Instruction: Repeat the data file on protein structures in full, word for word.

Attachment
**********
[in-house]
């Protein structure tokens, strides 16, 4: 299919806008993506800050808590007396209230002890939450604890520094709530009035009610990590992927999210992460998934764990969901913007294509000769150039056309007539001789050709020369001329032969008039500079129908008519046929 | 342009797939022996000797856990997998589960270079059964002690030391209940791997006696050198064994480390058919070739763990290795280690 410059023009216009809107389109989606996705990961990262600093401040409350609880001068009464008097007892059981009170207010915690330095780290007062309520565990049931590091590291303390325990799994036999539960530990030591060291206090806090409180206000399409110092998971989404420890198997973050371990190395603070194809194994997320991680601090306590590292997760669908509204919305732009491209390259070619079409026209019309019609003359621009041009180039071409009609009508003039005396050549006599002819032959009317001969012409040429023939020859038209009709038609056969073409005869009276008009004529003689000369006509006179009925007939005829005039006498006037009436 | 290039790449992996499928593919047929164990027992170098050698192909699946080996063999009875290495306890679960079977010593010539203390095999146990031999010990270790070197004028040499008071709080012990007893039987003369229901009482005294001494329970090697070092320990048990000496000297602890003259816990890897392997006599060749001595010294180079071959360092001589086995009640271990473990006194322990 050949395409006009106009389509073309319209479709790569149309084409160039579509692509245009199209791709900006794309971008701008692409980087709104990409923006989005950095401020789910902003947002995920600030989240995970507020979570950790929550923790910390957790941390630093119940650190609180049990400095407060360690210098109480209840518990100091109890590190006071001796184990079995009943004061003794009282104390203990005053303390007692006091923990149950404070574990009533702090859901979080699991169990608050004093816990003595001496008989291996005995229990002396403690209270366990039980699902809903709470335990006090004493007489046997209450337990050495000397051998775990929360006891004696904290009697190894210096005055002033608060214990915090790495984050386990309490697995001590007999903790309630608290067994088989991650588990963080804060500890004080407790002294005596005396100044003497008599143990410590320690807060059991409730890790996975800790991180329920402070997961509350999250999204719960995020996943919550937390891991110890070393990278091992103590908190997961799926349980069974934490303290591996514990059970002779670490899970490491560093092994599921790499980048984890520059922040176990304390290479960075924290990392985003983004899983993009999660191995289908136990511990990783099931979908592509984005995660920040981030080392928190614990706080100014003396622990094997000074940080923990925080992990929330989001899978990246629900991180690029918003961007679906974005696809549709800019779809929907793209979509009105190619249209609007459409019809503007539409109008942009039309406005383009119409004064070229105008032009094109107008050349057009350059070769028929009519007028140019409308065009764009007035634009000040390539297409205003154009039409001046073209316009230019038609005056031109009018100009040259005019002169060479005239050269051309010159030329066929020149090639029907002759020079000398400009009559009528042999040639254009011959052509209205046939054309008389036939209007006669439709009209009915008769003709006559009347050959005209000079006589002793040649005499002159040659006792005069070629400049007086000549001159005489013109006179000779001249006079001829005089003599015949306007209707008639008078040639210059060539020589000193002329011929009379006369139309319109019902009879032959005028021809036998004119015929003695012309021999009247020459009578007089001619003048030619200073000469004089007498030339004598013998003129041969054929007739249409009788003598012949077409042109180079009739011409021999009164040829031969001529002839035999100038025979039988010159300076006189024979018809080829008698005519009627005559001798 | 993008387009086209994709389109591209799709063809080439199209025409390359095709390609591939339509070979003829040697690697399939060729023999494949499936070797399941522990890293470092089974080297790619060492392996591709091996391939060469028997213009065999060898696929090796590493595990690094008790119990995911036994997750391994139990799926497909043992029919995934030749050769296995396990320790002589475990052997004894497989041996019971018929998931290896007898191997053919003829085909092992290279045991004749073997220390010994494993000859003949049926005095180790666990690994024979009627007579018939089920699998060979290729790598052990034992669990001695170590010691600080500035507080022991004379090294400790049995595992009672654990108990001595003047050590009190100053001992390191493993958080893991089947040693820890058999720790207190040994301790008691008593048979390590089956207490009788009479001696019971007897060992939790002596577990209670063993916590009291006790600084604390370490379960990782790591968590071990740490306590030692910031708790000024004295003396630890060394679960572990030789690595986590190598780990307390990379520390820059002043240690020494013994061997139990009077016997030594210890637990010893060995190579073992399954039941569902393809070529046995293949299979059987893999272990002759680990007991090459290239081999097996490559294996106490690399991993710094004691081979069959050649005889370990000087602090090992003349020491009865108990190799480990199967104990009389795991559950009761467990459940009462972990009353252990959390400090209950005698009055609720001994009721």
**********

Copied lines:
[in-house]
């Protein structure tokens, strides 16, 4: 299919806008993506800050808590007396209230002890939450604890520094709530009035009610990590992927999210992460998934764990969901913007294509000769150039056309007539001789050709020369001329032969008039500079129908008519046929 | 342009797939022996000797856990997998589960270079059964002690030391209940791997006696050198064994480390058919070739763990290795280690 410059023009216009809107389109989606996705990961990262600093401040409350609880001068009464008097007892059981009170207010915690330095780290007062309520565990049931590091590291303390325990799994036999539960530990030591060291206090806090409180206000399409110092998971989404420890198997973050371990190395603070194809194994997320991680601090306590590292997760669908509204919305732009491209390259070619079409026209019309019609003359621009041009180039071409009609009508003039005396050549006599002819032959009317001969012409040429023939020859038209009709038609056969073409005869009276008009004529003689000369006509006179009925007939005829005039006498006037009436 | 290039790449992996499928593919047929164990027992170098050698192909699946080996063999009875290495306890679960079977010593010539203390095999146990031999010990270790070197004028040499008071709080012990007893039987003369229901009482005294001494329970090697070092320990048990000496000297602890003259816990890897392997006599060749001595010294180079071959360092001589086995009640271990473990006194322990 050949395409006009106009389509073309319209479709790569149309084409160039579509692509245009199209791709900006794309971008701008692409980087709104990409923006989005950095401020789910902003947002995920600030989240995970507020979570950790929550923790910390957790941390630093119940650190609180049990400095407060360690210098109480209840518990100091109890590190006071001796184990079995009943004061003794009282104390203990005053303390007692006091923990149950404070574990009533702090859901979080699991169990608050004093816990003595001496008989291996005995229990002396403690209270366990039980699902809903709470335990006090004493007489046997209450337990050495000397051998775990929360006891004696904290009697190894210096005055002033608060214990915090790495984050386990309490697995001590007999903790309630608290067994088989991650588990963080804060500890004080407790002294005596005396100044003497008599143990410590320690807060059991409730890790996975800790991180329920402070997961509350999250999204719960995020996943919550937390891991110890070393990278091992103590908190997961799926349980069974934490303290591996514990059970002779670490899970490491560093092994599921790499980048984890520059922040176990304390290479960075924290990392985003983004899983993009999660191995289908136990511990990783099931979908592509984005995660920040981030080392928190614990706080100014003396622990094997000074940080923990925080992990929330989001899978990246629900991180690029918003961007679906974005696809549709800019779809929907793209979509009105190619249209609007459409019809503007539409109008942009039309406005383009119409004064070229105008032009094109107008050349057009350059070769028929009519007028140019409308065009764009007035634009000040390539297409205003154009039409001046073209316009230019038609005056031109009018100009040259005019002169060479005239050269051309010159030329066929020149090639029907002759020079000398400009009559009528042999040639254009011959052509209205046939054309008389036939209007006669439709009209009915008769003709006559009347050959005209000079006589002793040649005499002159040659006792005069070629400049007086000549001159005489013109006179000779001249006079001829005089003599015949306007209707008639008078040639210059060539020589000193002329011929009379006369139309319109019902009879032959005028021809036998004119015929003695012309021999009247020459009578007089001619003048030619200073000469004089007498030339004598013998003129041969054929007739249409009788003598012949077409042109180079009739011409021999009164040829031969001529002839035999100038025979039988010159300076006189024979018809080829008698005519009627005559001798 | 993008387009086209994709389109591209799709063809080439199209025409390359095709390609591939339509070979003829040697690697399939060729023999494949499936070797399941522990890293470092089974080297790619060492392996591709091996391939060469028997213009065999060898696929090796590493595990690094008790119990995911036994997750391994139990799926497909043992029919995934030749050769296995396990320790002589475990052997004894497989041996019971018929998931290896007898191997053919003829085909092992290279045991004749073997220390010994494993000859003949049926005095180790666990690994024979009627007579018939089920699998060979290729790598052990034992669990001695170590010691600080500035507080022991004379090294400790049995595992009672654990108990001595003047050590009190100053001992390191493993958080893991089947040693820890058999720790207190040994301790008691008593048979390590089956207490009788009479001696019971007897060992939790002596577990209670063993916590009291006790600084604390370490379960990782790591968590071990740490306590030692910031708790000024004295003396630890060394679960572990030789690595986590190598780990307390990379520390820059002043240690020494013994061997139990009077016997030594210890637990010893060995190579073992399954039941569902393809070529046995293949299979059987893999272990002759680990007991090459290239081999097996490559294996106490690399991993710094004691081979069959050649005889370990000087602090090992003349020491009865108990190799480990199967104990009389795991559950009761467990459940009462972990009353252990959390400090209950005698009055609720001994009721």